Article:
The GAC provides funding to support basic and clinical medical research, as well as research relating to medical education, health services, and population health, in accordance with the College Strategic Plan. The focus is support for early and mid-career physician-scientists to allow them to establish and develop their research careers. More than 50 fellowships, scholarships, and grants are available annually, amounting to $2.5 million in funding from the GAC.
Professor Horowitz clarified that the concept is to provide strategic support at crucial stages of a physician-researcher’s career. Research Entry Scholarships allow a research career to be initiated (often by pursuing a PhD or MD). Research Establishment Fellowships provide support to individuals who have in most cases recently completed a higher degree, while Career Development Fellowships are directed at the support of mid-career researchers. Physician-researchers at all stages of their career are currently under threat, but those in the research establishment phase are perhaps the most vulnerable. In part, this is because their capacity to transition the NHMRC system has recently diminished markedly – the success rate of applications is of the order of only 10 per cent. The GAC considers it both undesirable and illogical for such talented individuals to leave research when they have been highly successful, and their longer-term potential has been clearly established.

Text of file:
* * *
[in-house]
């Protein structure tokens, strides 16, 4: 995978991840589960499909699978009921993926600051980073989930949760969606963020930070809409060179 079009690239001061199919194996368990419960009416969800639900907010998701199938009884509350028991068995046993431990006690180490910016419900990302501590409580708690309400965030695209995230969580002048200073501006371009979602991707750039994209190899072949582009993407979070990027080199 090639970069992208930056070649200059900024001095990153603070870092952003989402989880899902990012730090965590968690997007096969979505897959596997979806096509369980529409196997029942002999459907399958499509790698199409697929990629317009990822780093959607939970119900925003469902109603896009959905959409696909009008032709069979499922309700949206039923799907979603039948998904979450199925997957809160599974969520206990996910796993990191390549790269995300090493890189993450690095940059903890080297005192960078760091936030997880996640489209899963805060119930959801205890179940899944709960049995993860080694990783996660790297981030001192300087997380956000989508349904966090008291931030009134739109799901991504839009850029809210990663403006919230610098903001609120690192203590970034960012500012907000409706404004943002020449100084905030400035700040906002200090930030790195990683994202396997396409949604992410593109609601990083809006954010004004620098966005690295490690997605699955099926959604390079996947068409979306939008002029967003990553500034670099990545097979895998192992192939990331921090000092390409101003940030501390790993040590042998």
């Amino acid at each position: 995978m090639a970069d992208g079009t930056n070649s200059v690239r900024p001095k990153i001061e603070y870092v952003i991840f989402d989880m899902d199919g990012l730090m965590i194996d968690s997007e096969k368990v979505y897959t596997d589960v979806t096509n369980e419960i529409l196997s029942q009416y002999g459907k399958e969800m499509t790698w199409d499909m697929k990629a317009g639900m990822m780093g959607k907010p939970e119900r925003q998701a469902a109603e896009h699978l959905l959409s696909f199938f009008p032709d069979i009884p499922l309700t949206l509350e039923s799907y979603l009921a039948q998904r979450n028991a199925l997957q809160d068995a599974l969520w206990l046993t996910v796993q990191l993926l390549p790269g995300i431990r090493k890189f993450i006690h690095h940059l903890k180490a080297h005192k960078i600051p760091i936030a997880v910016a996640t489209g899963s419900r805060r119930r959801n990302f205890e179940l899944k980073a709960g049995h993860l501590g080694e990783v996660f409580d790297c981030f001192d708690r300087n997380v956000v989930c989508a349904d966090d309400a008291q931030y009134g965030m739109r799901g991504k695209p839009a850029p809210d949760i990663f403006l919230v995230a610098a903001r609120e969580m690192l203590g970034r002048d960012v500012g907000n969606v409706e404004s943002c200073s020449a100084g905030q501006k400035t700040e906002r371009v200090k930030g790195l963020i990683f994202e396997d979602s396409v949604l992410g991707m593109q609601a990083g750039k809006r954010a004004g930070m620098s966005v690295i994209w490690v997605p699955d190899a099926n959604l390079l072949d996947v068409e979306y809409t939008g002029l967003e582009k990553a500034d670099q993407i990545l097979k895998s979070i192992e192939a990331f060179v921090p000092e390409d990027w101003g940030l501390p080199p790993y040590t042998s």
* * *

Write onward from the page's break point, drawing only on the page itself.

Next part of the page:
According to Professor Horowitz, the support of future clinician-scientists in Australia is an area in which the College should play a key leadership role and advocate for increased funding opportunities. He also observed that funding for research by teaching hospitals had, in many cases, been reduced substantially in response to increasing fiscal pressures, particularly those relating to clinical care. He considered that the relationships between teaching hospitals, universities, and research institutes be re-evaluated to foster the development of clinician-scientists. The College enjoys substantial goodwill via its Fellows that can be tapped into and the fundamental question to be asked is: Do we want to encourage outstanding physicians to pursue research?
Every time it is evident that the grant/award provided by the Foundation has had a successful outcome and facilitated career progression, it provides satisfaction to the members of the GAC, including Professor Horowitz. As a previous recipient of the Eric Susman Prize – a prestigious award presented by the College for the best contribution to the knowledge of any branch of Internal Medicine – he understands the significance of strategic support. He also knows that while becoming a physician-scientist is a career path for the minority, it an important, rewarding, and enjoyable one. He believes that good healthcare must be informed by research and that clinical research is arguably the greatest safeguard to care.
Finally, Professor Horowitz noted that he greatly enjoyed being involved with the GAC, interacting, and spending time with fellow members of the committee, and considers that his role as Chair was a privilege. He now counts a number of the members as friends and freely admits he’ll miss seeing them, as well as the outstanding administrative staff at the Foundation. He is confident that the GAC is in very able hands with Professor Graham Lieschke as the Chair. Professor Horowitz very much hopes that the current landscape for Australian physician-scientists will improve substantially in the immediate future.
© 2022 The Royal Australasian College of Physicians